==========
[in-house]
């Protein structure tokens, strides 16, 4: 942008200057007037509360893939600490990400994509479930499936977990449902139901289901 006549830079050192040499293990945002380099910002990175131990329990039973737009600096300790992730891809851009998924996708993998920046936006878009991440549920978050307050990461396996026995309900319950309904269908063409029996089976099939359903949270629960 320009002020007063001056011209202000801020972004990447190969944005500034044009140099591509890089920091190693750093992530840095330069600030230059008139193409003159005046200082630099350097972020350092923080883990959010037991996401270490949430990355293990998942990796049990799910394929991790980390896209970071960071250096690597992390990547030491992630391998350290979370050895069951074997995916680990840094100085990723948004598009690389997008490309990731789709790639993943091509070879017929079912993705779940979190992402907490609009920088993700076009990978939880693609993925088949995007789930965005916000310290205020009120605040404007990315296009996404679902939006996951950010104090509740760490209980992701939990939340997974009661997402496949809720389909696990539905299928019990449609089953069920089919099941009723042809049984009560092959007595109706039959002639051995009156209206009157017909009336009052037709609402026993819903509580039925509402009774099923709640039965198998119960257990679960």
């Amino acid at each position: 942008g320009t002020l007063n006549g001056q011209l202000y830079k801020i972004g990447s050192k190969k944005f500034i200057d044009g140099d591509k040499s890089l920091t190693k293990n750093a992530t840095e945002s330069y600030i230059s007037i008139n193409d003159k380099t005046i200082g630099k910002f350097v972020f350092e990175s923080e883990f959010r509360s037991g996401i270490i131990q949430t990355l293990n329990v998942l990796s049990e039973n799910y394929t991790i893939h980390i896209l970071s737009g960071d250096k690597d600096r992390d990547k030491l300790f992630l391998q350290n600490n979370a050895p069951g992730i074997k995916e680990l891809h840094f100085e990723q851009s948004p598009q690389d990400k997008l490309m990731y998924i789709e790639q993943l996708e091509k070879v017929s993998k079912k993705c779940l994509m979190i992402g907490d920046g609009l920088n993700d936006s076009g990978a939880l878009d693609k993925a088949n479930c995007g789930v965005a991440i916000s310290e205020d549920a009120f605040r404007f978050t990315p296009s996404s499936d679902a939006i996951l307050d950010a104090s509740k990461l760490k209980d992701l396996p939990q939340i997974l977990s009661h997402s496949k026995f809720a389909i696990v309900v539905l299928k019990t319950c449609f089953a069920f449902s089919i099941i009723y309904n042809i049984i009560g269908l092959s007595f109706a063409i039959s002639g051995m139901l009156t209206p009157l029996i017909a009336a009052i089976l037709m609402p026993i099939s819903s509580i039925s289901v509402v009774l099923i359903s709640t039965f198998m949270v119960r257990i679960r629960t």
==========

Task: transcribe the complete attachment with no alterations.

[in-house]
């Protein structure tokens, strides 16, 4: 942008200057007037509360893939600490990400994509479930499936977990449902139901289901 006549830079050192040499293990945002380099910002990175131990329990039973737009600096300790992730891809851009998924996708993998920046936006878009991440549920978050307050990461396996026995309900319950309904269908063409029996089976099939359903949270629960 320009002020007063001056011209202000801020972004990447190969944005500034044009140099591509890089920091190693750093992530840095330069600030230059008139193409003159005046200082630099350097972020350092923080883990959010037991996401270490949430990355293990998942990796049990799910394929991790980390896209970071960071250096690597992390990547030491992630391998350290979370050895069951074997995916680990840094100085990723948004598009690389997008490309990731789709790639993943091509070879017929079912993705779940979190992402907490609009920088993700076009990978939880693609993925088949995007789930965005916000310290205020009120605040404007990315296009996404679902939006996951950010104090509740760490209980992701939990939340997974009661997402496949809720389909696990539905299928019990449609089953069920089919099941009723042809049984009560092959007595109706039959002639051995009156209206009157017909009336009052037709609402026993819903509580039925509402009774099923709640039965198998119960257990679960």
């Amino acid at each position: 942008g320009t002020l007063n006549g001056q011209l202000y830079k801020i972004g990447s050192k190969k944005f500034i200057d044009g140099d591509k040499s890089l920091t190693k293990n750093a992530t840095e945002s330069y600030i230059s007037i008139n193409d003159k380099t005046i200082g630099k910002f350097v972020f350092e990175s923080e883990f959010r509360s037991g996401i270490i131990q949430t990355l293990n329990v998942l990796s049990e039973n799910y394929t991790i893939h980390i896209l970071s737009g960071d250096k690597d600096r992390d990547k030491l300790f992630l391998q350290n600490n979370a050895p069951g992730i074997k995916e680990l891809h840094f100085e990723q851009s948004p598009q690389d990400k997008l490309m990731y998924i789709e790639q993943l996708e091509k070879v017929s993998k079912k993705c779940l994509m979190i992402g907490d920046g609009l920088n993700d936006s076009g990978a939880l878009d693609k993925a088949n479930c995007g789930v965005a991440i916000s310290e205020d549920a009120f605040r404007f978050t990315p296009s996404s499936d679902a939006i996951l307050d950010a104090s509740k990461l760490k209980d992701l396996p939990q939340i997974l977990s009661h997402s496949k026995f809720a389909i696990v309900v539905l299928k019990t319950c449609f089953a069920f449902s089919i099941i009723y309904n042809i049984i009560g269908l092959s007595f109706a063409i039959s002639g051995m139901l009156t209206p009157l029996i017909a009336a009052i089976l037709m609402p026993i099939s819903s509580i039925s289901v509402v009774l099923i359903s709640t039965f198998m949270v119960r257990i679960r629960t």